One of the clearest trends in the coming years is the aging population. Hippocrates, one of the great sages of ancient Greece, divided the life cycle of man into periods of seven years, a number always associated with magical properties, the most critical point being the transit at the end of the ninth fraction, or the great climateric. At this age of 74 years, according to the classical canon the threshold of old age is crossed: an age thus reserved for but a few. Since then humanity has democratized progress and old age, which makes ars senescendi—the art of aging—ever more important. To approach this universal subject, the great Hellenist Pedro Olalla proposes a profound dialogue, the most appropriate form to discuss ethical and political issues freely—as we learn from Plato and Socrates—with Cicero on the philosophy of the twilight of life, in the delicious opuscule De senectute política, published by Acantilado.
It is an empirical fact that more and more people live longer, but are these years really lived, or on the contrary, has old age become institutionalized as a kind of social parking where life is no longer lived but simply passes? Through the thought of Cicero and other classical philosophers, the author reveals to the reader how old age is not so much an issue related to age but to character: thus, the ambitious enterprise of “aging well” is, essentially, an ethical commitment. Therefore, one thing is senior citizenship, the final climateric, and another very different thing is old age. Being old is determined by the attitude of vitality or hopelessness that we may have for tomorrow. That is why there are young (and old) of all ages.
For the great Cicero, philosophy and politics are prerogatives of the free, prerogatives that require action, will. Aging well, living well, which in short are one and the same, is an undertaking whose success rests on our own will, a force more powerful than that of the biological process itself. We often associate old age with lack of action. However, too often do we forget that the most valuable actions are not carried out with the impetus of the body, but with practical knowledge, criterion and good judgment that can only be achieved with old age. Attitude and activity are important at all stages of life. Good habits (reflecting our will) are our best defence to keep our abilities in good condition over time. An inalienable individual responsibility.
The above invites us to wonder whether we are prepared to face soundly the social challenges that derive from an aging society. A challenge that not only requires financial solvency, having good forward-looking policies, of savings and balanced accounts—all of these unresolved issues—but also emotional solvency and solid values. In this sense, our low reading rates for example, are not a good symptom.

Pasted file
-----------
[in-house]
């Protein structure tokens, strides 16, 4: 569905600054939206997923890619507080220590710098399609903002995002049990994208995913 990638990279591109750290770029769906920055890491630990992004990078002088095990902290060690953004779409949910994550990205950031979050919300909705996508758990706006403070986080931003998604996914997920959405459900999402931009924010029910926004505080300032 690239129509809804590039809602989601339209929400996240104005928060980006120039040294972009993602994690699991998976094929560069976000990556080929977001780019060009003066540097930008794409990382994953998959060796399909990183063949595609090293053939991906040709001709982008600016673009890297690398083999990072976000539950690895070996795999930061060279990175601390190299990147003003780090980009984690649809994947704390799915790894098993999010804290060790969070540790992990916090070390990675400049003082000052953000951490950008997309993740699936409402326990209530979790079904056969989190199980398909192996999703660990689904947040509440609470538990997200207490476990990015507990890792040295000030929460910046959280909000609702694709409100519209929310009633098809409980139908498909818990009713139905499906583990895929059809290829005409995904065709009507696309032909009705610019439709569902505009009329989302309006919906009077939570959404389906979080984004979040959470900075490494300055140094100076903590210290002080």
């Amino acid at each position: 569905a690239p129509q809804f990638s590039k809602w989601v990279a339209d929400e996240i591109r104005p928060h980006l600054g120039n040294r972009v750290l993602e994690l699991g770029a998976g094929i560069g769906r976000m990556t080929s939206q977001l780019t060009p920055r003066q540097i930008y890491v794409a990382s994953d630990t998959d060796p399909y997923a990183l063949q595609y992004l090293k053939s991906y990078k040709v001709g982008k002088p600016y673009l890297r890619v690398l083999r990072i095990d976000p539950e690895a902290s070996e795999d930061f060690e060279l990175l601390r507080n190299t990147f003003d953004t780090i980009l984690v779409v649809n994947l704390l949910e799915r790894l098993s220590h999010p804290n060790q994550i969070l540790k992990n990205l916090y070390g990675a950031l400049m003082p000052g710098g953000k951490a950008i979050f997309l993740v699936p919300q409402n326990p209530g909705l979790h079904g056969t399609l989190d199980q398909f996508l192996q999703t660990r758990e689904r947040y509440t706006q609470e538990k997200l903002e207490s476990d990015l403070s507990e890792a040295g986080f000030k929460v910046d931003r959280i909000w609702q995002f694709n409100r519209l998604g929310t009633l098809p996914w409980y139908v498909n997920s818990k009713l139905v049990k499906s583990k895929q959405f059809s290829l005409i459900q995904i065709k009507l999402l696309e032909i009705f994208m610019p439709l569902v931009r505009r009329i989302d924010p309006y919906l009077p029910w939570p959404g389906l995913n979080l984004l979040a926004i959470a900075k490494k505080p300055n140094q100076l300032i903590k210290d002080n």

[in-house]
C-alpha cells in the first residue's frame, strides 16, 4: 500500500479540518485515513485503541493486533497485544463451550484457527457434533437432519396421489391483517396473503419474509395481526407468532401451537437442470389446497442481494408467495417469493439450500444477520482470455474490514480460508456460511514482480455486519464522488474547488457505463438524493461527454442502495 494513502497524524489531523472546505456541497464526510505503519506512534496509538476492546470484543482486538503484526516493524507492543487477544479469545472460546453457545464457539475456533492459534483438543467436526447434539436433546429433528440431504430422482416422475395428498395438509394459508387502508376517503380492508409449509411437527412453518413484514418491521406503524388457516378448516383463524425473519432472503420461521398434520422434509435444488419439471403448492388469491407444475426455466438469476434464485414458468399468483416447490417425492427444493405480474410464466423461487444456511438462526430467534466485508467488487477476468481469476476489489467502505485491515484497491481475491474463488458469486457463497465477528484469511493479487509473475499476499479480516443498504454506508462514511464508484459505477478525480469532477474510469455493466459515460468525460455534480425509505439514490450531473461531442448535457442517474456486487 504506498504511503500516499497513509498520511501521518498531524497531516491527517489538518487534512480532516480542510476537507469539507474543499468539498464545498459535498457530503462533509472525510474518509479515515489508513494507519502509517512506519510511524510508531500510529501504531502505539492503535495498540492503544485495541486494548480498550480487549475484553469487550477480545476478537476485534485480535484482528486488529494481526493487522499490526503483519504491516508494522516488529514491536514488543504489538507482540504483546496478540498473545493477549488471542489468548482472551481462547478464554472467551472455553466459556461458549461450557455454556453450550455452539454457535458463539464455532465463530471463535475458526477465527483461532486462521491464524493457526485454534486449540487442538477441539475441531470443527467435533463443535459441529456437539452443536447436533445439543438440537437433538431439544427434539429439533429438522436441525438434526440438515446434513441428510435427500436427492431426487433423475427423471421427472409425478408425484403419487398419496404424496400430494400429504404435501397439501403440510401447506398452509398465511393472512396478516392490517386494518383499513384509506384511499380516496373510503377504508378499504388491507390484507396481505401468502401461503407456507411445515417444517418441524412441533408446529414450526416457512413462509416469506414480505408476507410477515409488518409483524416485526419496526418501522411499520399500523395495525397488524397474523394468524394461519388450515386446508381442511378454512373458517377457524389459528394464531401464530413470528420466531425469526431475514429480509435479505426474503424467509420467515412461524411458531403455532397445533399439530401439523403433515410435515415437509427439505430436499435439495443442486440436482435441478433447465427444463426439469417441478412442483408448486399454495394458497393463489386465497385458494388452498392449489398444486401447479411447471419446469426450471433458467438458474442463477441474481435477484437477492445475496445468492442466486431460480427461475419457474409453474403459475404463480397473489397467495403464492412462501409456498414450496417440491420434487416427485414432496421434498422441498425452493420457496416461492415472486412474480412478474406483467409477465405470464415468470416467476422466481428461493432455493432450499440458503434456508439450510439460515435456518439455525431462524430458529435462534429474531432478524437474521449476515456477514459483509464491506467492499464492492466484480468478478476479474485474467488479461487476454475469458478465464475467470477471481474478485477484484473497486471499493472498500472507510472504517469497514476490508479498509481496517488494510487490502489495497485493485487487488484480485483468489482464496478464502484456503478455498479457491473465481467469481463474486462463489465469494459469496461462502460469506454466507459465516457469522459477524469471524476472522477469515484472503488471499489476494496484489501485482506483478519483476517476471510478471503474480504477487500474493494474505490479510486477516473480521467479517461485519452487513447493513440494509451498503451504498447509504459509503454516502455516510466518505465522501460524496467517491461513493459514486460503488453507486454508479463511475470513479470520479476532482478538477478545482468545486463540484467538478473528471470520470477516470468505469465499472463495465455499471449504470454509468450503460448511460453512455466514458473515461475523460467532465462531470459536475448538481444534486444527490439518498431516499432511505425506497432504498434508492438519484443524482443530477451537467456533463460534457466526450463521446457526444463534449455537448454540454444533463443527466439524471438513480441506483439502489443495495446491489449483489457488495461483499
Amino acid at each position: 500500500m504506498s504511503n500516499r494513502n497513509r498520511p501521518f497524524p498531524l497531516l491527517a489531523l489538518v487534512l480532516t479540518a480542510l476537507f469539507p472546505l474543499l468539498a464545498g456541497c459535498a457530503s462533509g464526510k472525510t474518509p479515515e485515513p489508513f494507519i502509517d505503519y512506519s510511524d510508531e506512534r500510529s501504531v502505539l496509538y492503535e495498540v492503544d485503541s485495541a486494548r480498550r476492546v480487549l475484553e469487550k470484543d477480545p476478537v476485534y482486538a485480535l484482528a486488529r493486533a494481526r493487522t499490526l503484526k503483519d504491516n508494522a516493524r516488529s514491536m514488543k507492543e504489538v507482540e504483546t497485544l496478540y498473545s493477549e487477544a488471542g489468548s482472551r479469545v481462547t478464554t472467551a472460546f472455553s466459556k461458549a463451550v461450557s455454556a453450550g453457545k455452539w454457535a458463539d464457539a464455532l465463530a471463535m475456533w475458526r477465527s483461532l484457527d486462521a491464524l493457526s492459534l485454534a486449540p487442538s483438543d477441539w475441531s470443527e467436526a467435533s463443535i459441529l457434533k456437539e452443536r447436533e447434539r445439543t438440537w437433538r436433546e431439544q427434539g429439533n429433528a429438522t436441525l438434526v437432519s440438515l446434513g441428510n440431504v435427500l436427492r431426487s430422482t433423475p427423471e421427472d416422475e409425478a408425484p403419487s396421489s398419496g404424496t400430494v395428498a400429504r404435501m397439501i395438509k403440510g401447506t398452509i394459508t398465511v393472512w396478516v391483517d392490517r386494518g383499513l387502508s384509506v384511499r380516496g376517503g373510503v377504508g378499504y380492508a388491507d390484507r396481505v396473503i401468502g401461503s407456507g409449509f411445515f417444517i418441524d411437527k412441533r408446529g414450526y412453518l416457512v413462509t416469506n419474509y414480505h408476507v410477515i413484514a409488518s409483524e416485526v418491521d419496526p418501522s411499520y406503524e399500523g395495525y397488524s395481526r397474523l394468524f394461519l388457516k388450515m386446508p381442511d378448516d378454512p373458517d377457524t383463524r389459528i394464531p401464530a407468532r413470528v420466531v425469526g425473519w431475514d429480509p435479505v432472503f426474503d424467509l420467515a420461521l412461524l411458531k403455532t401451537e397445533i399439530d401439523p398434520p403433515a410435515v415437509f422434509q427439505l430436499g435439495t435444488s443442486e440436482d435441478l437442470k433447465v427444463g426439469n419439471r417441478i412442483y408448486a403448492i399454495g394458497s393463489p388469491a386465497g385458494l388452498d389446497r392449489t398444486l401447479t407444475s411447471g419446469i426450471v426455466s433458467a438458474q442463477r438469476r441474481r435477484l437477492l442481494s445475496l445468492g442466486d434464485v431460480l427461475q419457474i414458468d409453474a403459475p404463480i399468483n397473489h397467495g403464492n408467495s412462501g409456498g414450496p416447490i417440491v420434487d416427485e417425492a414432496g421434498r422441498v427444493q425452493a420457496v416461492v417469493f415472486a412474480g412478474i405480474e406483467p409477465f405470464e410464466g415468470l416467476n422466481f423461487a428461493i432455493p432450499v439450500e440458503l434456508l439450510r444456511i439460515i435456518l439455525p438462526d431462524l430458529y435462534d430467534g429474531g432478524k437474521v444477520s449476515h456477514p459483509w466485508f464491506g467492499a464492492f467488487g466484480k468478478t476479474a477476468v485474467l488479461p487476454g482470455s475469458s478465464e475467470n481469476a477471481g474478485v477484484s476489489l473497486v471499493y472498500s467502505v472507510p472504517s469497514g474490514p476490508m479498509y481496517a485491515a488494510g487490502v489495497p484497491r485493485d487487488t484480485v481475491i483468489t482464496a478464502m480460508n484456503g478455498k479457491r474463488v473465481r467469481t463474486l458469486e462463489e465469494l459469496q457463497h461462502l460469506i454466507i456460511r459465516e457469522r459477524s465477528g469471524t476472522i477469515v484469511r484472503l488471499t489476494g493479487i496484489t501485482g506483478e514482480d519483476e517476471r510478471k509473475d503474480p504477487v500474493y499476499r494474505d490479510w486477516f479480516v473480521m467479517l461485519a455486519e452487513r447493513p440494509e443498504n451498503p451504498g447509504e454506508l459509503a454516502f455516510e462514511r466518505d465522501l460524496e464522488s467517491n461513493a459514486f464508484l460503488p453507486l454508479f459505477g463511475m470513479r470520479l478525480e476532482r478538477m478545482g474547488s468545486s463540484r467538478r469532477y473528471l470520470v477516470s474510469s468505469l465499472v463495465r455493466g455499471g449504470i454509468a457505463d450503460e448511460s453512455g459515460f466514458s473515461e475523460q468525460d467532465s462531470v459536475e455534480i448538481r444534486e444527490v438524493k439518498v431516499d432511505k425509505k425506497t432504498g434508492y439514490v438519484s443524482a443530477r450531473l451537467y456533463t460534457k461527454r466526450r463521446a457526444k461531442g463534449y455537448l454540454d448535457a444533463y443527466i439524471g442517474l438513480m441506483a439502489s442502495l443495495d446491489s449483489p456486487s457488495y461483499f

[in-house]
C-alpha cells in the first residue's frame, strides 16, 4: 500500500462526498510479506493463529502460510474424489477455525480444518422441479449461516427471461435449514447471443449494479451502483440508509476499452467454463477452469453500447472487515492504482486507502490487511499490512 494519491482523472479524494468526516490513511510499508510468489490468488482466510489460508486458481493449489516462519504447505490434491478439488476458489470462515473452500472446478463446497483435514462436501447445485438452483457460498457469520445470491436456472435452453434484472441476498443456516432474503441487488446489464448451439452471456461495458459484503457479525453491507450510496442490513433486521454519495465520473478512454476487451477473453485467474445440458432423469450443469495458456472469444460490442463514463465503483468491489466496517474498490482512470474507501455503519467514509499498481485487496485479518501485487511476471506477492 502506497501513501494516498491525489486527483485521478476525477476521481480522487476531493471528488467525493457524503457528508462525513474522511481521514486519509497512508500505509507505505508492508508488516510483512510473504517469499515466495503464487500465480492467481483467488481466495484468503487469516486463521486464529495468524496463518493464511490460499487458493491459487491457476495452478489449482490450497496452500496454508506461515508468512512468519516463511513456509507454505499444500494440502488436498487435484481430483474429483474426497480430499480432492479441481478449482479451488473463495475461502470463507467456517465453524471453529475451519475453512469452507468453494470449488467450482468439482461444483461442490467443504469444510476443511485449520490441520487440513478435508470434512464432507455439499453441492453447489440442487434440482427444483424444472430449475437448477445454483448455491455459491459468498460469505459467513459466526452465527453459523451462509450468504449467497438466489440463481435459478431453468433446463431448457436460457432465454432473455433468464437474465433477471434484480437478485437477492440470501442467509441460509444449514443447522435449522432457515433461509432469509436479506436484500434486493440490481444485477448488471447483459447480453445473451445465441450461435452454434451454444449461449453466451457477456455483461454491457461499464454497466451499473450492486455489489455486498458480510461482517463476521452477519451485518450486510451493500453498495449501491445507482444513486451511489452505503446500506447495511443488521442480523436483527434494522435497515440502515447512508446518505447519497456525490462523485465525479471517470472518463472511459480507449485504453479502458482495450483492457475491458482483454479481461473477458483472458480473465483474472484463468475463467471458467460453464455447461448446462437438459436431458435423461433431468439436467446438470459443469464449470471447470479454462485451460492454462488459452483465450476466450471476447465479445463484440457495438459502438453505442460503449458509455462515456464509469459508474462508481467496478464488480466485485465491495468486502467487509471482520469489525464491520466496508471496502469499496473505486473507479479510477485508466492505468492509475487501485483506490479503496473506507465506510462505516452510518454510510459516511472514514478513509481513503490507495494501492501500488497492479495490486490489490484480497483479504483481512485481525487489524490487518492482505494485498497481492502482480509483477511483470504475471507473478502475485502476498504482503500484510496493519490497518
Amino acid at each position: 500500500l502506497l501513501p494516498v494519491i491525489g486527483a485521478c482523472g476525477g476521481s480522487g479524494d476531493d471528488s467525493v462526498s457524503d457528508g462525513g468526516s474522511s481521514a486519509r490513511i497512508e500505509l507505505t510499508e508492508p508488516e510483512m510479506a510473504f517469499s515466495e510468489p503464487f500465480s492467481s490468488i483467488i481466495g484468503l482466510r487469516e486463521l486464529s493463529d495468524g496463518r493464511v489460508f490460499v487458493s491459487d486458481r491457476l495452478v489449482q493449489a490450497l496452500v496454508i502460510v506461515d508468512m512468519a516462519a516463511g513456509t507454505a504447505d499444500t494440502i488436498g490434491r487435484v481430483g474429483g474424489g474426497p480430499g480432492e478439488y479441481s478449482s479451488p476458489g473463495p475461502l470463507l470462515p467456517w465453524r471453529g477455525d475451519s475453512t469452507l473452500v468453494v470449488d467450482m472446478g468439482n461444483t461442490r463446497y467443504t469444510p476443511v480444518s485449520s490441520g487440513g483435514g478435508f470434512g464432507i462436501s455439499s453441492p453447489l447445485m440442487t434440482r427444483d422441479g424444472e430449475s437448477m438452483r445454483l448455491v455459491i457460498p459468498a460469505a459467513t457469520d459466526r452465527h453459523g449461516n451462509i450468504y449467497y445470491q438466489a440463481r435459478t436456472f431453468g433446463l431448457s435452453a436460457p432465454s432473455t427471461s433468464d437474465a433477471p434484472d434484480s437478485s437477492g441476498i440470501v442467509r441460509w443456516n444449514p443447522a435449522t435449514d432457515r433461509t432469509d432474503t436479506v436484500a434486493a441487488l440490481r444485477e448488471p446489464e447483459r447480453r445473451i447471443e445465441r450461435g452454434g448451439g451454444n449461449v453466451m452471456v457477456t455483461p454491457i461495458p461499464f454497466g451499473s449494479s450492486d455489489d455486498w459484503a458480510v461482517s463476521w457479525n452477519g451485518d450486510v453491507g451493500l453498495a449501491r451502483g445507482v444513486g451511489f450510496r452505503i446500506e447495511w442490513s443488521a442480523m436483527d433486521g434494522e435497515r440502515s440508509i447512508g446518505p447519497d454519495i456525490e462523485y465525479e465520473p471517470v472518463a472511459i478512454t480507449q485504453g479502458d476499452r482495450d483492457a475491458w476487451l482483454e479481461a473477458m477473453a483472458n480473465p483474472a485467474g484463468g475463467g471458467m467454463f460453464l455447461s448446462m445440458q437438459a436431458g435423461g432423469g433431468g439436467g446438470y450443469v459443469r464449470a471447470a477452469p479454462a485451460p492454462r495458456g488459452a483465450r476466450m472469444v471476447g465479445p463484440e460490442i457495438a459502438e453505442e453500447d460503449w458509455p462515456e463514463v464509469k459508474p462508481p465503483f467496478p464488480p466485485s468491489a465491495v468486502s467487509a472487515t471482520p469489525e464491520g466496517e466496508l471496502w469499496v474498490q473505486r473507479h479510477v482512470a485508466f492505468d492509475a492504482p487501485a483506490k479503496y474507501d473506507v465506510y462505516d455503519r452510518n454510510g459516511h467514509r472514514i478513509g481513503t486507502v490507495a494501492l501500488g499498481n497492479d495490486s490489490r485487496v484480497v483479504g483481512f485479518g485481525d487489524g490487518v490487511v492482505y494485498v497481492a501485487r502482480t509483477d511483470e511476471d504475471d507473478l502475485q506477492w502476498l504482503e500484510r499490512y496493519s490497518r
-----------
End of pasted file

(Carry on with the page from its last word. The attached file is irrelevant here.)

Developing good habits, whether physical or mental, is a lifelong task. Having a strong emotional literacy and a good cultural level will allow us to enjoy life in a vitally intimate way to the end, regardless of the circumstances that may surround us in old age. Intelligence, a smile or affection towards the people that are close to us, are perennial attributes. But this requires perseverance in the cultivation of an emotionally rich, disciplined life. Preparing for good old age tomorrow requires developing good habits today. Another form of savings, if you wish.
A good senescence is the natural corollary of a well-lived life that finds sustenance in continuing to learn, in continuing to have relationships with others, in feeling useful, in not neglecting oneself physically, in cultivating a humble purpose and trusting in an ultimate meaning–in this case, the generosity of caring for family and friends
Aging does not just mean losing. With age we gain experience, criterion, virtue, nobility, prudence, we become fairer, more compassionate, more benevolent, and also, undoubtedly, more intelligent and practical. The followers of Yahweh attribute indiscriminate wisdom to all elders simply because they have aged. An idea that the Spanish proverb also reflects in its own way: “The Devil knows more because he’s old than because he’s the devil.” There are even those who are able to learn while ageing, senescere addiscentem, like the wise Solon. Sophocles, who reached the ripe old age of 92, wrote Oedipus at Colonus, one of his many famous tragedies, at age 90. Olalla discovers how old age is not to be seen as something fatalistic, strictly defined in numerical terms, associated as a basically passive stage of life and the prelude to death. Another example is Cato. An active participative elder, he reached a dignified, exemplary old age.
A good senescence is the natural corollary of a well-lived life that finds sustenance in continuing to learn, in continuing to have relationships with others, in feeling useful, in not neglecting oneself physically, in cultivating a humble purpose and trusting in an ultimate meaning–in this case, the generosity of caring for family and friends.
The only quible with Olalla’s interesting book lies in certain reflections on economics, where concepts are dangerously mixed. As when criticizing the capitalist system, associating it with the current pattern of consumption, fed via cheap credit in a monetary system lacking solid foundations, debased by politicians and bankers—the author does have some intuition about the perversion of money, but which he does not come to specify—that little or nothing has to do with prudence, savings or the accumulation of capital on which capitalism is based. Admonition that may also be made of certain observations on direct democracy, which are at least as utopian—especially in view of the current scenario. All in all though, a wonderful book and magnificent summer reading.